In addition, to give recognition to schools that helped their students improve academically, the top 15 of such value-added schools from the Special/Express and Normal streams respectively were also listed in the published rankings.11 This ranking was measured by comparing the PSLE results of the school’s students with the scores they attained in the GCE O-level examinations four or five years later.12

Junior colleges
In the same year, a similar comprehensive ranking of the 14 JCs in Singapore was made available for the first time in The Straits Times on 28 November 1992.13 The ranking of JCs was also sanctioned by MOE, with data for the rankings provided by the ministry.14

In developing the ranking system, a survey was conducted with 336 parents and students to find out what factors they considered when choosing a JC. The most important factor, as cited by the respondents, was the GCE A-level examination performance, followed closely by the number of students who passed the examinations. Based on the findings, JCs were ranked based on the quality and quantity of each college’s performance for the 1991 GCE A-level examinations. Quality was derived from the scores of all subjects obtained by its students in the examinations, while quantity was measured by the percentage of its students who obtained three A-level passes.15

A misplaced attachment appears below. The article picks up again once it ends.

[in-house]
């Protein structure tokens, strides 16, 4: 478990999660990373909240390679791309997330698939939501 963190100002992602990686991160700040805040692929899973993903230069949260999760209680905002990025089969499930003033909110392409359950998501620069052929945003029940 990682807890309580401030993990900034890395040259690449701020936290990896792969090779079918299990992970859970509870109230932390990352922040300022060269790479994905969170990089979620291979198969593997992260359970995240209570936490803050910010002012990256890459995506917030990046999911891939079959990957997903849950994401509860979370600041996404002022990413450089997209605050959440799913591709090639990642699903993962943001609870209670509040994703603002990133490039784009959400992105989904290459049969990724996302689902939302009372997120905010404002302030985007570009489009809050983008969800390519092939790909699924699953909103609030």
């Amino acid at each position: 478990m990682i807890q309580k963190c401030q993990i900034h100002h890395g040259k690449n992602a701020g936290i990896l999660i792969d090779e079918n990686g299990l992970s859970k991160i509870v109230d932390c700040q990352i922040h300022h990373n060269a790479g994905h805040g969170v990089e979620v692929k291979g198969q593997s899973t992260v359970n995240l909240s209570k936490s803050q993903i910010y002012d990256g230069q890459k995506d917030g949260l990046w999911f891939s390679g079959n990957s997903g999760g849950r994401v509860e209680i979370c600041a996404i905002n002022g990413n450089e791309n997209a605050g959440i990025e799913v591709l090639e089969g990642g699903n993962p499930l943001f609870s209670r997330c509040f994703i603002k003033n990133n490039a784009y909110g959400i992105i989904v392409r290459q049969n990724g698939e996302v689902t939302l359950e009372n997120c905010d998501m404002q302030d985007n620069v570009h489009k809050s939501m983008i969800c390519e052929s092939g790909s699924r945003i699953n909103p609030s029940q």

As in the case of secondary schools, a comparison of the JCs’ A-level examination performance against their students’ O-level results attained two years ago was also published. This set of information helped emphasise that good colleges are not just those that take in the best students and produce good results, but also include value-adding colleges that accept weaker students and help improve their academic performance.16

Changes over time
The detailed rankings of secondary schools and JCs became an annual exercise following its introduction in 1992, with a number of changes made over time.17

From 1994 onwards, rankings of secondary schools and JCs with the fittest students were also published. The data was based on students’ performance in the National Physical Fitness Award test in each school as well as the percentage of overweight students.18 MOE’s objective of publishing the data was to emphasise the importance of physical fitness, in addition to academic performance.19